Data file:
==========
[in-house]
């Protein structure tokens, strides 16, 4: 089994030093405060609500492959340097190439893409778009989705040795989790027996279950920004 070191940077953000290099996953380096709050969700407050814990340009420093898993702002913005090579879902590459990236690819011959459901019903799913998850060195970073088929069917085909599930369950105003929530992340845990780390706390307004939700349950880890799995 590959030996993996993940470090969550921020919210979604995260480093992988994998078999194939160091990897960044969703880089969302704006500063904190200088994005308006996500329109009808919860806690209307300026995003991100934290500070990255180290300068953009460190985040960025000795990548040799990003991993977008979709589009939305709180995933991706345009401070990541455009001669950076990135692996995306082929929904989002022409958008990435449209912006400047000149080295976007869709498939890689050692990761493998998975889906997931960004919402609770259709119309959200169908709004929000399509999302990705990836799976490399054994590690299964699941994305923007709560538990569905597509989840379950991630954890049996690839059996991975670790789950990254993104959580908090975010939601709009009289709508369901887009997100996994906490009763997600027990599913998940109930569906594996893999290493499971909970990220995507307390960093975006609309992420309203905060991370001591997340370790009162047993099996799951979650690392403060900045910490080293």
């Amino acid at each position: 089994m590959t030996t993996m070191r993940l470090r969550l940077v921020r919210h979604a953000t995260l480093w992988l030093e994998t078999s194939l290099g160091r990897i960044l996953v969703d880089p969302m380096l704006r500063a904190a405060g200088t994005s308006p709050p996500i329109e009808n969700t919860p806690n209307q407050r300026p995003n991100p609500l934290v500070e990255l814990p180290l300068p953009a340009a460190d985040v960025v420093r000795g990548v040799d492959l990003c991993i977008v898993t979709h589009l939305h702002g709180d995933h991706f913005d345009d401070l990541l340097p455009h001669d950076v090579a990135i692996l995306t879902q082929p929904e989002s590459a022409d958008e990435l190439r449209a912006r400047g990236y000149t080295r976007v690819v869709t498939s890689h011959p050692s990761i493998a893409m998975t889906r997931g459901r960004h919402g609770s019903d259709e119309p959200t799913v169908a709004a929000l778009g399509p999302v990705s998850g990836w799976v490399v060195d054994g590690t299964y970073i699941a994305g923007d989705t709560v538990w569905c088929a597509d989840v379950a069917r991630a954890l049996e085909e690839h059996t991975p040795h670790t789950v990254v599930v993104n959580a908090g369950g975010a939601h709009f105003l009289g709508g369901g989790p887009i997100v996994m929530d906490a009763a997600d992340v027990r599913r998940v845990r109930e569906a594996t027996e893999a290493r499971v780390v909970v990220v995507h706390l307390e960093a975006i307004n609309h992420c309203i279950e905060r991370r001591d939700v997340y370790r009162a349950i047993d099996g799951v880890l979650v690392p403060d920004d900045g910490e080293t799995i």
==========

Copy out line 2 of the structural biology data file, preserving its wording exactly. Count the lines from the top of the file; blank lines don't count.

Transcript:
């Protein structure tokens, strides 16, 4: 089994030093405060609500492959340097190439893409778009989705040795989790027996279950920004 070191940077953000290099996953380096709050969700407050814990340009420093898993702002913005090579879902590459990236690819011959459901019903799913998850060195970073088929069917085909599930369950105003929530992340845990780390706390307004939700349950880890799995 590959030996993996993940470090969550921020919210979604995260480093992988994998078999194939160091990897960044969703880089969302704006500063904190200088994005308006996500329109009808919860806690209307300026995003991100934290500070990255180290300068953009460190985040960025000795990548040799990003991993977008979709589009939305709180995933991706345009401070990541455009001669950076990135692996995306082929929904989002022409958008990435449209912006400047000149080295976007869709498939890689050692990761493998998975889906997931960004919402609770259709119309959200169908709004929000399509999302990705990836799976490399054994590690299964699941994305923007709560538990569905597509989840379950991630954890049996690839059996991975670790789950990254993104959580908090975010939601709009009289709508369901887009997100996994906490009763997600027990599913998940109930569906594996893999290493499971909970990220995507307390960093975006609309992420309203905060991370001591997340370790009162047993099996799951979650690392403060900045910490080293």